Recently, we've heard a lot about the authority of principals to control their schools. Should their authority be strengthened? How much control is enough?

These questions turn on an understanding of the relationships that exist within a school. Certainly a principal should have enough authority to maintain an atmosphere of order, one that is conducive to learning.

But the question of individual rights -- namely, those of the students -- is also important. Students are protected by rules, one of which affords them the right to a hearing before being involuntarily transferred from one school to another.

Our government provides for a hearing and review process to ensure that individuals are not denied their rights without due process. And the right to due process was extended to students in the public schools after a number of Supreme Court cases, beginning with Goldberg v. Kelly.

The D.C. Board of Education recently moved to increase the power of the superintendent to transfer a student involuntarily should a principal recommend such a transfer. No doubt in the near future the board will move to strengthen the superintendent's hand even more, allowing her to expel students who fail to follow school rules. On the other hand, it will be important to build safeguards into any new policy; any rules changes must meet the constitutional test for fairness.

Our society is regulated by checks and balances. In the District, prinicipals are supervised by regional superintendents and the superintendent herself. The superintendent in turn is supervised by the Board of Education. The board answers to the voters. Failure to observe these checks and balances leads to a breakdown of order.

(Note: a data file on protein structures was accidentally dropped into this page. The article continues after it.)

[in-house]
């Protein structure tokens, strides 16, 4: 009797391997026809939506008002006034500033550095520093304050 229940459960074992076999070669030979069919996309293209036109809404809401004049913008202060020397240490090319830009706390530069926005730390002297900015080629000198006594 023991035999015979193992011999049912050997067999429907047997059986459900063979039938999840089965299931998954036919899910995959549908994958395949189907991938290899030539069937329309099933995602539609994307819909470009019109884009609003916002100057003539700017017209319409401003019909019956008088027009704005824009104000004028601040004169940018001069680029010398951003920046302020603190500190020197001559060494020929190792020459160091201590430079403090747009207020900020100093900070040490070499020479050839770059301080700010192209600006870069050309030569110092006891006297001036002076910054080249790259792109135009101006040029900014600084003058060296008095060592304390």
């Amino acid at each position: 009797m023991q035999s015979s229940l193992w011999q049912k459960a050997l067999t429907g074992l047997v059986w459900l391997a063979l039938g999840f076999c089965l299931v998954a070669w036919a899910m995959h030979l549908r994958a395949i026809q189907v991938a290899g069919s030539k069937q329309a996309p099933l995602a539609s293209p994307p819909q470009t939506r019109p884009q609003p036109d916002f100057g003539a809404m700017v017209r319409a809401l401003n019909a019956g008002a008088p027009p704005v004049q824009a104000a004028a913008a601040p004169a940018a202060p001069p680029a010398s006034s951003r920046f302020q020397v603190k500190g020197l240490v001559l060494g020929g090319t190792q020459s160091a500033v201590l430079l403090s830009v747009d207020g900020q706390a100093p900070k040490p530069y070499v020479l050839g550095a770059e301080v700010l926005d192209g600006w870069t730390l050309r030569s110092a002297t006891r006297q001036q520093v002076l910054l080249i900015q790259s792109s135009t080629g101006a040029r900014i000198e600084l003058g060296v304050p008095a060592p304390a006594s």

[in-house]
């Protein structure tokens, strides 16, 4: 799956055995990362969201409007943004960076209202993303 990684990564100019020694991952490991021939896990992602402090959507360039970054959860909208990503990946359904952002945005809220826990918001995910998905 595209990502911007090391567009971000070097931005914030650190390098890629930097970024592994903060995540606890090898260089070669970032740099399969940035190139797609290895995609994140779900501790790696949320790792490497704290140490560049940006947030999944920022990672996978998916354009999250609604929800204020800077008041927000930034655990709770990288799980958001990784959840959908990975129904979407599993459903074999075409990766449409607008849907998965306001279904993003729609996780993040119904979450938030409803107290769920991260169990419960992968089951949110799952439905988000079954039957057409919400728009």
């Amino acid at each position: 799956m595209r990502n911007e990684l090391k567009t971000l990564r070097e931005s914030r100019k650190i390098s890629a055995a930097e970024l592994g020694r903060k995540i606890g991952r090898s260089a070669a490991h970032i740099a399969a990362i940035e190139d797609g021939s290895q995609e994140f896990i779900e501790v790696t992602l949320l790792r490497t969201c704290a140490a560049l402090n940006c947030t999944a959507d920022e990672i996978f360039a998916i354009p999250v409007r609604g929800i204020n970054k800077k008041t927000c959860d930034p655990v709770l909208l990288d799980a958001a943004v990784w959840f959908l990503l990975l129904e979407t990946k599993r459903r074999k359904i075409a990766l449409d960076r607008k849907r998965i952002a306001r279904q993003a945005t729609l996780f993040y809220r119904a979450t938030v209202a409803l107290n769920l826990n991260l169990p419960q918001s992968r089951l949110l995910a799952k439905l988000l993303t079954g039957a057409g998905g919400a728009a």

The temptation whenever a charge is made is to find a person guilty based on the charge. When that happens, a lynch mob mentality or public hysteria can lead to the persecution of an individual who may or may not be guilty of the accusation brought against him or her. It is in light of subsequent facts, figures, testimony, cross-examination and the like that we find the ultimate guilt or innocence of an individual.

Principals must be given the power to act, the power to control, the power to manage their schools, but not the power to try, convict or punish persons accused of a crime before the accused has had an opportunity for a hearing. The role of government in managing human behavior is to find the balance between that which serves the people and that which oppresses the people.

Finding that proper balance means that rules will have to change from time to time. The 1960s are now gone, and with them some of the idealistic expectations. The realities of the '80s leave us with clear directions for a more disciplined society and a more disciplined school environment.